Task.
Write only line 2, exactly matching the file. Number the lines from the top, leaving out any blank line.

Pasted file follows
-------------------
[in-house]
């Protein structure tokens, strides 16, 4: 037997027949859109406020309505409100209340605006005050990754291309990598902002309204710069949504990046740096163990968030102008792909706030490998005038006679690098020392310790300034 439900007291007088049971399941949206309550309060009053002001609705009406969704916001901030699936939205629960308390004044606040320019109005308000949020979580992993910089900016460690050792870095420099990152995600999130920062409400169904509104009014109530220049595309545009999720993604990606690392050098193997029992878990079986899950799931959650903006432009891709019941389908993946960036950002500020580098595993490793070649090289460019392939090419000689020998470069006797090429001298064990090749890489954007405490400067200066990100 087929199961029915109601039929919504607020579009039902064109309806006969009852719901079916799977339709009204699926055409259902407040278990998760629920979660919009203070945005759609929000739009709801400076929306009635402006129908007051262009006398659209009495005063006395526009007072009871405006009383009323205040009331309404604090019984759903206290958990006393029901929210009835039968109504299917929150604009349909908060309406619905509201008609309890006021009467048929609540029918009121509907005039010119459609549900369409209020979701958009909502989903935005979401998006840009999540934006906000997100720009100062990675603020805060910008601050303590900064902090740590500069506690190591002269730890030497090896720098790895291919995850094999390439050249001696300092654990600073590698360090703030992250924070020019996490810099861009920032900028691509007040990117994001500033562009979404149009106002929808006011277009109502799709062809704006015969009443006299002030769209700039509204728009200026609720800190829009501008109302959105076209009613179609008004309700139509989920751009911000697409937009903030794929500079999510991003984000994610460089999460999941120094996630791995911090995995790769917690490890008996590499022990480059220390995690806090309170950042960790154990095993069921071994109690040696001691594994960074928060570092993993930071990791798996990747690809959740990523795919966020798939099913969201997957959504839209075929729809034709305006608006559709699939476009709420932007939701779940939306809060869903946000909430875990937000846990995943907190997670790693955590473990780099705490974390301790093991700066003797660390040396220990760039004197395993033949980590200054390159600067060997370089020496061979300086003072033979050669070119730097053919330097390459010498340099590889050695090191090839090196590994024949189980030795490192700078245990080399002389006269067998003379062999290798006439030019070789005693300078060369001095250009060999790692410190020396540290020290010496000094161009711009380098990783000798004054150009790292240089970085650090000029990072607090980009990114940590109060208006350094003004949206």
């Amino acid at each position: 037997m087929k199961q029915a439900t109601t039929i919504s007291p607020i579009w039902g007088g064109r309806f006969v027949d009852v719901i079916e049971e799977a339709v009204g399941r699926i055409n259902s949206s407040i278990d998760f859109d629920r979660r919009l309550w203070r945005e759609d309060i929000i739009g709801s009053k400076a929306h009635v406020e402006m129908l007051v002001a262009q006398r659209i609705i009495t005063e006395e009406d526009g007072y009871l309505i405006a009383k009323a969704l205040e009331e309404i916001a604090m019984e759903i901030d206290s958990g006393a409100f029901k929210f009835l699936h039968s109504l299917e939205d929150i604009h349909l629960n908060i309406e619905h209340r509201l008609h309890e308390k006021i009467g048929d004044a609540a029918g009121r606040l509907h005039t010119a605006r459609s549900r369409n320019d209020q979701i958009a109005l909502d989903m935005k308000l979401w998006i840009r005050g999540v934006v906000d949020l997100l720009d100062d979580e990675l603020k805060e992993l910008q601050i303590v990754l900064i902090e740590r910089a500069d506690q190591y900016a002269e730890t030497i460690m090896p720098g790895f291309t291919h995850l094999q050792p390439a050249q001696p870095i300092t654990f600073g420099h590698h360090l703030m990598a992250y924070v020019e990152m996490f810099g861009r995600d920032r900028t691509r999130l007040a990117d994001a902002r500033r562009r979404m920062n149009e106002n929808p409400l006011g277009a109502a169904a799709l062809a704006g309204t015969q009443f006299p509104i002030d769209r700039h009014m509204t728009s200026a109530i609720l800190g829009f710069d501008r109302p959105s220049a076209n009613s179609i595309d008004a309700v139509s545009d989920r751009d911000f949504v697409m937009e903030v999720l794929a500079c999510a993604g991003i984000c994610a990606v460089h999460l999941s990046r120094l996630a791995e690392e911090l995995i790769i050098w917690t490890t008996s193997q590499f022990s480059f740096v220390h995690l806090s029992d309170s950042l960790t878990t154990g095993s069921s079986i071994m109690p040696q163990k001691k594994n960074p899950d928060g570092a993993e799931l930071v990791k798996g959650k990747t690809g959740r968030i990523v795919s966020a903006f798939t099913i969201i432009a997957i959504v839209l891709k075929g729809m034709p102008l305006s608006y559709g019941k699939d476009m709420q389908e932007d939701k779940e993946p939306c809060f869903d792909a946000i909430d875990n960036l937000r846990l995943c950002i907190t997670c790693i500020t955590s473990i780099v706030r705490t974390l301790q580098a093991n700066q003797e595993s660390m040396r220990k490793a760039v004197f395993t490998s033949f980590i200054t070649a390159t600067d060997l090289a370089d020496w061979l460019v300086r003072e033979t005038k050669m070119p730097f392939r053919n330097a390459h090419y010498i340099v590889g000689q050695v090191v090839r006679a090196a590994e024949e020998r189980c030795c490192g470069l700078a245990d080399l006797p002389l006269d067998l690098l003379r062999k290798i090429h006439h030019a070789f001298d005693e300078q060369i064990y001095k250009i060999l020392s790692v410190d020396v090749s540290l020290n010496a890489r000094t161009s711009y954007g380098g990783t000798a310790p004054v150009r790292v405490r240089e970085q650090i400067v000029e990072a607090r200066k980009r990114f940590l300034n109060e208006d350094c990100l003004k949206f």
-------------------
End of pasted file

């Protein structure tokens, strides 16, 4: 037997027949859109406020309505409100209340605006005050990754291309990598902002309204710069949504990046740096163990968030102008792909706030490998005038006679690098020392310790300034 439900007291007088049971399941949206309550309060009053002001609705009406969704916001901030699936939205629960308390004044606040320019109005308000949020979580992993910089900016460690050792870095420099990152995600999130920062409400169904509104009014109530220049595309545009999720993604990606690392050098193997029992878990079986899950799931959650903006432009891709019941389908993946960036950002500020580098595993490793070649090289460019392939090419000689020998470069006797090429001298064990090749890489954007405490400067200066990100 087929199961029915109601039929919504607020579009039902064109309806006969009852719901079916799977339709009204699926055409259902407040278990998760629920979660919009203070945005759609929000739009709801400076929306009635402006129908007051262009006398659209009495005063006395526009007072009871405006009383009323205040009331309404604090019984759903206290958990006393029901929210009835039968109504299917929150604009349909908060309406619905509201008609309890006021009467048929609540029918009121509907005039010119459609549900369409209020979701958009909502989903935005979401998006840009999540934006906000997100720009100062990675603020805060910008601050303590900064902090740590500069506690190591002269730890030497090896720098790895291919995850094999390439050249001696300092654990600073590698360090703030992250924070020019996490810099861009920032900028691509007040990117994001500033562009979404149009106002929808006011277009109502799709062809704006015969009443006299002030769209700039509204728009200026609720800190829009501008109302959105076209009613179609008004309700139509989920751009911000697409937009903030794929500079999510991003984000994610460089999460999941120094996630791995911090995995790769917690490890008996590499022990480059220390995690806090309170950042960790154990095993069921071994109690040696001691594994960074928060570092993993930071990791798996990747690809959740990523795919966020798939099913969201997957959504839209075929729809034709305006608006559709699939476009709420932007939701779940939306809060869903946000909430875990937000846990995943907190997670790693955590473990780099705490974390301790093991700066003797660390040396220990760039004197395993033949980590200054390159600067060997370089020496061979300086003072033979050669070119730097053919330097390459010498340099590889050695090191090839090196590994024949189980030795490192700078245990080399002389006269067998003379062999290798006439030019070789005693300078060369001095250009060999790692410190020396540290020290010496000094161009711009380098990783000798004054150009790292240089970085650090000029990072607090980009990114940590109060208006350094003004949206």